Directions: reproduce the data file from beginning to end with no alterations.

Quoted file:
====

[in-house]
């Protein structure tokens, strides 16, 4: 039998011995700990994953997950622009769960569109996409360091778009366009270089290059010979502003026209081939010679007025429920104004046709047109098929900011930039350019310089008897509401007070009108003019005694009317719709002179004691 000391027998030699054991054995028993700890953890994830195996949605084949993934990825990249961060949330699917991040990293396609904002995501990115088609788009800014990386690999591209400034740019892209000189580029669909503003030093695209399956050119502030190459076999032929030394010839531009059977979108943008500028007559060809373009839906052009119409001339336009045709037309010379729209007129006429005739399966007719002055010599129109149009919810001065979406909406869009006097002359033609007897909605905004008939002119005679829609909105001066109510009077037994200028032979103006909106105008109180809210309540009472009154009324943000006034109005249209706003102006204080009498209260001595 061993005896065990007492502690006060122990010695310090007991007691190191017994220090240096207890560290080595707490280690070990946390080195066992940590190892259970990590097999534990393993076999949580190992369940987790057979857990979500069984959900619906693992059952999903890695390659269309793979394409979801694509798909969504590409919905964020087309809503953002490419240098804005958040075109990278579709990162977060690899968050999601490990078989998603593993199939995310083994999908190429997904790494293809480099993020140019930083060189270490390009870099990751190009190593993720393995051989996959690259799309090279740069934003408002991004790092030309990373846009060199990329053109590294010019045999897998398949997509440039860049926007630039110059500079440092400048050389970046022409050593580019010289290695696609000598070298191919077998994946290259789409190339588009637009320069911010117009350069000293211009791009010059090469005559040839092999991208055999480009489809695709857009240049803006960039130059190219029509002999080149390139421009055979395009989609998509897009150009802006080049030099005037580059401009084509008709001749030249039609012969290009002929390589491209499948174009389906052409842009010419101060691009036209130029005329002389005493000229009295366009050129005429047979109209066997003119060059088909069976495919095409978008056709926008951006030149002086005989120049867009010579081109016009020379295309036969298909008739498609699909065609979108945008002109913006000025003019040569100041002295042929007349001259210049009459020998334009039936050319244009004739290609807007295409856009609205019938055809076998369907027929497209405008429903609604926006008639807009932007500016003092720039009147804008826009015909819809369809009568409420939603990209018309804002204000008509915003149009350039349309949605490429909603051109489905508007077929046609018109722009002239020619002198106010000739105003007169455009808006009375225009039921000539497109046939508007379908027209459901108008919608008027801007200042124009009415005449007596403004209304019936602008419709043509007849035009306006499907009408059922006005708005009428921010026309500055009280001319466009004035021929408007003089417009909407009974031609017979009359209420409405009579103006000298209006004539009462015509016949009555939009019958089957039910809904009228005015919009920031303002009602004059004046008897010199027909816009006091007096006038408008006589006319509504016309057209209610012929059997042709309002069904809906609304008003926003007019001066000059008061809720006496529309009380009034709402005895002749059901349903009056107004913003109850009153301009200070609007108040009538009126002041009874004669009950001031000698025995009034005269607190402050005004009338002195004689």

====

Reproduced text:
[in-house]
């Protein structure tokens, strides 16, 4: 039998011995700990994953997950622009769960569109996409360091778009366009270089290059010979502003026209081939010679007025429920104004046709047109098929900011930039350019310089008897509401007070009108003019005694009317719709002179004691 000391027998030699054991054995028993700890953890994830195996949605084949993934990825990249961060949330699917991040990293396609904002995501990115088609788009800014990386690999591209400034740019892209000189580029669909503003030093695209399956050119502030190459076999032929030394010839531009059977979108943008500028007559060809373009839906052009119409001339336009045709037309010379729209007129006429005739399966007719002055010599129109149009919810001065979406909406869009006097002359033609007897909605905004008939002119005679829609909105001066109510009077037994200028032979103006909106105008109180809210309540009472009154009324943000006034109005249209706003102006204080009498209260001595 061993005896065990007492502690006060122990010695310090007991007691190191017994220090240096207890560290080595707490280690070990946390080195066992940590190892259970990590097999534990393993076999949580190992369940987790057979857990979500069984959900619906693992059952999903890695390659269309793979394409979801694509798909969504590409919905964020087309809503953002490419240098804005958040075109990278579709990162977060690899968050999601490990078989998603593993199939995310083994999908190429997904790494293809480099993020140019930083060189270490390009870099990751190009190593993720393995051989996959690259799309090279740069934003408002991004790092030309990373846009060199990329053109590294010019045999897998398949997509440039860049926007630039110059500079440092400048050389970046022409050593580019010289290695696609000598070298191919077998994946290259789409190339588009637009320069911010117009350069000293211009791009010059090469005559040839092999991208055999480009489809695709857009240049803006960039130059190219029509002999080149390139421009055979395009989609998509897009150009802006080049030099005037580059401009084509008709001749030249039609012969290009002929390589491209499948174009389906052409842009010419101060691009036209130029005329002389005493000229009295366009050129005429047979109209066997003119060059088909069976495919095409978008056709926008951006030149002086005989120049867009010579081109016009020379295309036969298909008739498609699909065609979108945008002109913006000025003019040569100041002295042929007349001259210049009459020998334009039936050319244009004739290609807007295409856009609205019938055809076998369907027929497209405008429903609604926006008639807009932007500016003092720039009147804008826009015909819809369809009568409420939603990209018309804002204000008509915003149009350039349309949605490429909603051109489905508007077929046609018109722009002239020619002198106010000739105003007169455009808006009375225009039921000539497109046939508007379908027209459901108008919608008027801007200042124009009415005449007596403004209304019936602008419709043509007849035009306006499907009408059922006005708005009428921010026309500055009280001319466009004035021929408007003089417009909407009974031609017979009359209420409405009579103006000298209006004539009462015509016949009555939009019958089957039910809904009228005015919009920031303002009602004059004046008897010199027909816009006091007096006038408008006589006319509504016309057209209610012929059997042709309002069904809906609304008003926003007019001066000059008061809720006496529309009380009034709402005895002749059901349903009056107004913003109850009153301009200070609007108040009538009126002041009874004669009950001031000698025995009034005269607190402050005004009338002195004689």